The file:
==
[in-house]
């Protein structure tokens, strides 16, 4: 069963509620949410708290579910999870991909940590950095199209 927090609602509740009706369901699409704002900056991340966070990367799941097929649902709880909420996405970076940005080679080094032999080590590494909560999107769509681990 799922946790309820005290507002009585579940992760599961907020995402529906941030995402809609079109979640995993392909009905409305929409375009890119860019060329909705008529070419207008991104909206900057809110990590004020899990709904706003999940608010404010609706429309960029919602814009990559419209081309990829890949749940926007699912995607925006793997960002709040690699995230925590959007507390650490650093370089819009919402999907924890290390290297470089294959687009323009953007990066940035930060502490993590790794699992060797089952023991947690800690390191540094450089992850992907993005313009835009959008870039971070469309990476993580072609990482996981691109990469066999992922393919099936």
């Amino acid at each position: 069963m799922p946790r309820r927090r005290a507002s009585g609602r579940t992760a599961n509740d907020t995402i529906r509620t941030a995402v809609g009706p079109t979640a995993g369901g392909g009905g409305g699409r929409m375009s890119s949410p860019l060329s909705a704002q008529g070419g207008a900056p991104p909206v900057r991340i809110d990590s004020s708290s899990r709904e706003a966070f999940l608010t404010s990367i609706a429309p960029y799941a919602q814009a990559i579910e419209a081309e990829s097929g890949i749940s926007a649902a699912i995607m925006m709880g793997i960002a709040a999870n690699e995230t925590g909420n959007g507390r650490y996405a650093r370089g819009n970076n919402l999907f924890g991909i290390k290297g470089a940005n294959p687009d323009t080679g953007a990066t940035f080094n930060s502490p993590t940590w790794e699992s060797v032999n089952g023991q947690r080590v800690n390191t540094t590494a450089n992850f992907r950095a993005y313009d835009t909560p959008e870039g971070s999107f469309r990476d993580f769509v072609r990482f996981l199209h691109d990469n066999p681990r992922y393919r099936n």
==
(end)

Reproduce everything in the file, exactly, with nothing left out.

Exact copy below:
[in-house]
């Protein structure tokens, strides 16, 4: 069963509620949410708290579910999870991909940590950095199209 927090609602509740009706369901699409704002900056991340966070990367799941097929649902709880909420996405970076940005080679080094032999080590590494909560999107769509681990 799922946790309820005290507002009585579940992760599961907020995402529906941030995402809609079109979640995993392909009905409305929409375009890119860019060329909705008529070419207008991104909206900057809110990590004020899990709904706003999940608010404010609706429309960029919602814009990559419209081309990829890949749940926007699912995607925006793997960002709040690699995230925590959007507390650490650093370089819009919402999907924890290390290297470089294959687009323009953007990066940035930060502490993590790794699992060797089952023991947690800690390191540094450089992850992907993005313009835009959008870039971070469309990476993580072609990482996981691109990469066999992922393919099936």
């Amino acid at each position: 069963m799922p946790r309820r927090r005290a507002s009585g609602r579940t992760a599961n509740d907020t995402i529906r509620t941030a995402v809609g009706p079109t979640a995993g369901g392909g009905g409305g699409r929409m375009s890119s949410p860019l060329s909705a704002q008529g070419g207008a900056p991104p909206v900057r991340i809110d990590s004020s708290s899990r709904e706003a966070f999940l608010t404010s990367i609706a429309p960029y799941a919602q814009a990559i579910e419209a081309e990829s097929g890949i749940s926007a649902a699912i995607m925006m709880g793997i960002a709040a999870n690699e995230t925590g909420n959007g507390r650490y996405a650093r370089g819009n970076n919402l999907f924890g991909i290390k290297g470089a940005n294959p687009d323009t080679g953007a990066t940035f080094n930060s502490p993590t940590w790794e699992s060797v032999n089952g023991q947690r080590v800690n390191t540094t590494a450089n992850f992907r950095a993005y313009d835009t909560p959008e870039g971070s999107f469309r990476d993580f769509v072609r990482f996981l199209h691109d990469n066999p681990r992922y393919r099936n």